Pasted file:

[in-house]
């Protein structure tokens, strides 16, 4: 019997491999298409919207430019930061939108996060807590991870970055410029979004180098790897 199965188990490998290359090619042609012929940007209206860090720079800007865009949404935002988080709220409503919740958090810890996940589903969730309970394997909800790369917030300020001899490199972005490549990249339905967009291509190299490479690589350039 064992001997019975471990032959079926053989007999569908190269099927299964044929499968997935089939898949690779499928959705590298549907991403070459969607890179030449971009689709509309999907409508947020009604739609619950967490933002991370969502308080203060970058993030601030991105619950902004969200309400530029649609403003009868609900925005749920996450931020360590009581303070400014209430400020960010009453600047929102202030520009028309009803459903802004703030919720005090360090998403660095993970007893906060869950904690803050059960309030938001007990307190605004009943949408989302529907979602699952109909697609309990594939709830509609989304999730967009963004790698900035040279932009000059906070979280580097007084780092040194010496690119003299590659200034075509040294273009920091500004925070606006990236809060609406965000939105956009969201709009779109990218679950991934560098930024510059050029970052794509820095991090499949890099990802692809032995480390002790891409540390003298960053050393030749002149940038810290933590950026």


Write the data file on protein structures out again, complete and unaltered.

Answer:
[in-house]
């Protein structure tokens, strides 16, 4: 019997491999298409919207430019930061939108996060807590991870970055410029979004180098790897 199965188990490998290359090619042609012929940007209206860090720079800007865009949404935002988080709220409503919740958090810890996940589903969730309970394997909800790369917030300020001899490199972005490549990249339905967009291509190299490479690589350039 064992001997019975471990032959079926053989007999569908190269099927299964044929499968997935089939898949690779499928959705590298549907991403070459969607890179030449971009689709509309999907409508947020009604739609619950967490933002991370969502308080203060970058993030601030991105619950902004969200309400530029649609403003009868609900925005749920996450931020360590009581303070400014209430400020960010009453600047929102202030520009028309009803459903802004703030919720005090360090998403660095993970007893906060869950904690803050059960309030938001007990307190605004009943949408989302529907979602699952109909697609309990594939709830509609989304999730967009963004790698900035040279932009000059906070979280580097007084780092040194010496690119003299590659200034075509040294273009920091500004925070606006990236809060609406965000939105956009969201709009779109990218679950991934560098930024510059050029970052794509820095991090499949890099990802692809032995480390002790891409540390003298960053050393030749002149940038810290933590950026």